07 July 2013

BAN: New EU ship recycling regulations are a breach of EU legal obligations

Seattle, Washington / Brussels, Belgium -- Basel Action Network (BAN), along with 160 organizations that comprise the NGO Shipbreaking Platform and the European Environmental Bureau, condemned the European Union’s newly adopted Regulation on ship recycling, deemed by many to contain illegal provisions that violate the 180 member Basel Convention. The Regulation was approved June 27th by a vote in the European Council, and was previously approved by the European Parliament and European Commission.

The new Ship Recycling Regulation removed end-of-life ships that contain hazardous materials from the scope of the European Waste Shipment Regulation, despite the fact that the Basel Convention requires strictly regulating these materials in order to prevent the indiscriminate dumping of toxic waste on developing countries. The Waste Shipment Regulation is the EU implementing legislation for the United Nations Basel Convention and Ban Amendment. This unilateral act by the EU would seemingly legalize EU dumping of hazardous waste (contained in ships) on developing countries, yet under the EU law, international treaties agreed to by the EU must always supercede EU or European national laws.

Council and Parliament disregarded warnings

There is clear and compelling legal opinion demonstrating that this unilateral move is a breach of EU legal obligations, as they are required to uphold the Basel Convention and Basel Ban Amendment. Both independent legal experts and the European Council Legal Services have warned of the illegality of the new Regulation, yet the Council and Parliament disregarded these warnings, taking a calculated risk that European Courts will not strike down the Regulation prior to its entry into force.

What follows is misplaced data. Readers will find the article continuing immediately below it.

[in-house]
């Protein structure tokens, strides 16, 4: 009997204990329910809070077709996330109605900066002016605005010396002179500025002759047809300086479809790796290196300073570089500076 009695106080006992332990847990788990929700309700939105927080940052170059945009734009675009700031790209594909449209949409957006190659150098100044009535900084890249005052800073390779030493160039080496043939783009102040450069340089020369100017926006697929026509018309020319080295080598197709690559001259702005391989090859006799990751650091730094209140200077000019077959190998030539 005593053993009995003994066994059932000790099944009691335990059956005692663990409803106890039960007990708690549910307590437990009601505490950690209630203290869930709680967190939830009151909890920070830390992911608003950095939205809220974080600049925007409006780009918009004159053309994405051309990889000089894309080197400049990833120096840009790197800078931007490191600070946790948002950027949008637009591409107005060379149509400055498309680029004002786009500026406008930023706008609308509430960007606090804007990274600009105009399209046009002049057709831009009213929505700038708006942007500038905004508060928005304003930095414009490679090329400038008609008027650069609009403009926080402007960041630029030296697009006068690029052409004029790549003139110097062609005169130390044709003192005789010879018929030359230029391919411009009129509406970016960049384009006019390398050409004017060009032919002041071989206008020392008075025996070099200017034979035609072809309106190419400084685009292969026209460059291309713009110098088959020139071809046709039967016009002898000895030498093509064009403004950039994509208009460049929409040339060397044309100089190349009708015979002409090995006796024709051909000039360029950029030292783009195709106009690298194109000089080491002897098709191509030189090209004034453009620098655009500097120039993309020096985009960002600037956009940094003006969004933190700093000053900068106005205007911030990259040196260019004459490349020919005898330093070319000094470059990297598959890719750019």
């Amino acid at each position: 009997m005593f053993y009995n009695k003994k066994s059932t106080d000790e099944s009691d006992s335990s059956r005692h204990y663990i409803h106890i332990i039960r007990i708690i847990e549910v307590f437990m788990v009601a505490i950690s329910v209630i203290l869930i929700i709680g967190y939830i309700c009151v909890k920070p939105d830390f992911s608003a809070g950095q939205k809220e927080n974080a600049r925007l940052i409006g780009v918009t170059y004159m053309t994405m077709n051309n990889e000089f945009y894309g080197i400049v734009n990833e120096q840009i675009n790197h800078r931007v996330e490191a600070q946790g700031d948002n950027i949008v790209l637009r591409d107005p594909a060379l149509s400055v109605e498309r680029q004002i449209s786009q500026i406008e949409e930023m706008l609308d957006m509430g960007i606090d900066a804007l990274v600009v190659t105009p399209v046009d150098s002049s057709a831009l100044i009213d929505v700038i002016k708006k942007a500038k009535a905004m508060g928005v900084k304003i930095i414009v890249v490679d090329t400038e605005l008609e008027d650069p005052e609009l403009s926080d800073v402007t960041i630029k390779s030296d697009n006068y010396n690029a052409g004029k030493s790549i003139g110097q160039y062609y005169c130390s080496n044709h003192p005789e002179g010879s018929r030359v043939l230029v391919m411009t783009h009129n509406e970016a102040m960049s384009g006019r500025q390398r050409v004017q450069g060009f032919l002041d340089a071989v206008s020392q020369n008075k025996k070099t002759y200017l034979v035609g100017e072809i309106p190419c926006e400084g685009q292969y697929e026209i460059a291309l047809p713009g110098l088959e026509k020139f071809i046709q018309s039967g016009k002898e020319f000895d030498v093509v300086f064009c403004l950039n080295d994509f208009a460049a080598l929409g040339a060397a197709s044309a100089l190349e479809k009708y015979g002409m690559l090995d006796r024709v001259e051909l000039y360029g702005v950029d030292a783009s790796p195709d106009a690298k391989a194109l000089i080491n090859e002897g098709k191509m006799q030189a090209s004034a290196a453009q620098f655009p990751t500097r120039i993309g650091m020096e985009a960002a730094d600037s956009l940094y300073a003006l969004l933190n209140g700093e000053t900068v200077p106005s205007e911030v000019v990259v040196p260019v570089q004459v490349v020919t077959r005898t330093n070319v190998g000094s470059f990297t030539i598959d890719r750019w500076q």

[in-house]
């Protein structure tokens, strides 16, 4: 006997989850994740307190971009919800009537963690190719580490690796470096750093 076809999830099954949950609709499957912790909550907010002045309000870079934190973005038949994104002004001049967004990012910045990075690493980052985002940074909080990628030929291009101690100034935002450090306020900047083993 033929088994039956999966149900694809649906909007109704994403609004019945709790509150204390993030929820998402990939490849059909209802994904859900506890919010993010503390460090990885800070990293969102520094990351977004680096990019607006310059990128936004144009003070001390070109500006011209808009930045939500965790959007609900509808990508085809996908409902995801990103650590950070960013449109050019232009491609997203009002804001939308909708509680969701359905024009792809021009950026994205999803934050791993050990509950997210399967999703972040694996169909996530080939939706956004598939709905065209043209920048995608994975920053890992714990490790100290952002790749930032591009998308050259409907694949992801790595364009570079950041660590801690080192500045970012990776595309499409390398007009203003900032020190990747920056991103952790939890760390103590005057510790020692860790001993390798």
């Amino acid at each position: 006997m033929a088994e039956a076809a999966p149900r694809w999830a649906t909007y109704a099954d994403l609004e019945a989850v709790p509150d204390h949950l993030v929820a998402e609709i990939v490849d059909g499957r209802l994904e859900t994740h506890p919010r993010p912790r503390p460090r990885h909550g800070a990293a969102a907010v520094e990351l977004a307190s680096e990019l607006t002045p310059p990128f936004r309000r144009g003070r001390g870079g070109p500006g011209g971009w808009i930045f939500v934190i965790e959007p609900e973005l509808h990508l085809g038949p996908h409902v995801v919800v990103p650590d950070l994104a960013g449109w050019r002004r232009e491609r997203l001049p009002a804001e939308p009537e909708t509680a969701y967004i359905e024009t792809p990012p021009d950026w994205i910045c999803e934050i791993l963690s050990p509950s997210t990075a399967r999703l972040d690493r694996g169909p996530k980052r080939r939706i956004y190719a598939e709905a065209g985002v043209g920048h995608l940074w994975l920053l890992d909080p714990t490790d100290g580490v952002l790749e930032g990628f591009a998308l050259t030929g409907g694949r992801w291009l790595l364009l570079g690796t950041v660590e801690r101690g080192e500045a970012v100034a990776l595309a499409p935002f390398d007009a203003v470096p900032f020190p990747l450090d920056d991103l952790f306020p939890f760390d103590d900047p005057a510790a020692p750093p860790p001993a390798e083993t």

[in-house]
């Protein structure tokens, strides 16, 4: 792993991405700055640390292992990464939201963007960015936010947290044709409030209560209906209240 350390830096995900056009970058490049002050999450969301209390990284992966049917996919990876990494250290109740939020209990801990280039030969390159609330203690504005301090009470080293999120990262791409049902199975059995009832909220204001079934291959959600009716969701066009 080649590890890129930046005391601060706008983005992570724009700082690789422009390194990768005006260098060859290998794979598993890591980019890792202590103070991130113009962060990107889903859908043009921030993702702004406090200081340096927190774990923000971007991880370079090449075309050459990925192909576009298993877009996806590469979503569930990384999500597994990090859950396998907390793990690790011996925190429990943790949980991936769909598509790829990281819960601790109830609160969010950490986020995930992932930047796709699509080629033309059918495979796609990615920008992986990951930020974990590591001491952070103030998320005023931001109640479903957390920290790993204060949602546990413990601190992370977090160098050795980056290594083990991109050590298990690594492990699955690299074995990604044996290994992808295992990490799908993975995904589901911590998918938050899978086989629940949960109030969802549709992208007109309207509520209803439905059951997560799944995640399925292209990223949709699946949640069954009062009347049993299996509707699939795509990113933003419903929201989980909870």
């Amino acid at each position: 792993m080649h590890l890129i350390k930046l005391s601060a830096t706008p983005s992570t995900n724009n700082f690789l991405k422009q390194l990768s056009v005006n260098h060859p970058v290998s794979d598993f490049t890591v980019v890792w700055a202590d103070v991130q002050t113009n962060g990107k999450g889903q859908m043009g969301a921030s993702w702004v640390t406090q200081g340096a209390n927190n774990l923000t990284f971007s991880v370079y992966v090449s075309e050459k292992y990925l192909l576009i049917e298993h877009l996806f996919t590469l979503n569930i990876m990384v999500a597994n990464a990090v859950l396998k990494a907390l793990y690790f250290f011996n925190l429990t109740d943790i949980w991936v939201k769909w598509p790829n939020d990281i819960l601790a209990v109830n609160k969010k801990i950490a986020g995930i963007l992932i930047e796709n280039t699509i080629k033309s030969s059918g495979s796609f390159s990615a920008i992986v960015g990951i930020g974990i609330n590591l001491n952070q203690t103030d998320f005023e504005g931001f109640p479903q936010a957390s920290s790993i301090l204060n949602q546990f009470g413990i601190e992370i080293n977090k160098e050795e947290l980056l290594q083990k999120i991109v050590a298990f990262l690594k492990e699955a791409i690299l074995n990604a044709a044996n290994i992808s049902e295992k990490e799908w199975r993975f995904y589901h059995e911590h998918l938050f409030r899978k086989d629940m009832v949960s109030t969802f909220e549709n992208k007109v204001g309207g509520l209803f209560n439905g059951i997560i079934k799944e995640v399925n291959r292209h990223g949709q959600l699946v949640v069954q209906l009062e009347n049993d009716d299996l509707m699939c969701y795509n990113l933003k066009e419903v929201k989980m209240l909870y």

“What Europe has done is a slap in the face to developing countries everywhere”, said Jim Puckett, Executive Director of BAN. “Europe has a powerful shipping industry lobby, but we never expected the EU to make a unilateral and blatantly illegal departure from their international legal obligations just too allow toxic ship exports to continue.”

A legal dilemma

Under the Basel Convention, Basel Parties are not allowed to exempt themselves from Basel rules unilaterally. While the EU as a political integration organization now has a legal dilemma on its hands, so too does each EU Member State, which are also all independent Basel Parties that will have to reconcile the illegality of the EU’s unilateral action with their own national obligations to uphold the Basel Convention.

Proposed reforms eroded

The Regulation had great promise during early negotiations in the European Parliament to provide real solutions to the global shipbreaking crisis. But the European shipping industry slowly eroded proposed reforms. The legislation not only is out of compliance with the Basel Convention, but it also fails to provide for a producer responsibility fund, and thus failed to internalize costs. Even its one seeming contribution to human rights and the environment – prescribing against dismantling EU flagged ships on beaches, is easily avoided as a ship owner can simply reflag its ship to a non-EU flag of convenience prior to sending to the beaches in order to avoid falling under the new law. Sadly, the European Ship Recycling Regulation does nothing to improve the tragic shipbreaking crisis taking place on Asian shores, but actually makes matters worse as it seemingly legalizes EU dumping on developing countries, an act hitherto illegal in Europe.

Illegal traffic in hazardous waste promoted

“The new Ship Recycling Regulation, very cynically promotes illegal traffic in hazardous waste that would never be allowed for any other industry,” said Puckett. “We have a situation now in Europe where it is a criminal act to export on old computer to India but perfectly legal to export a toxic ship. It makes a shocking and shameful mockery of Europe's alleged concern for human rights and the environment.”

Source: recycling portal.

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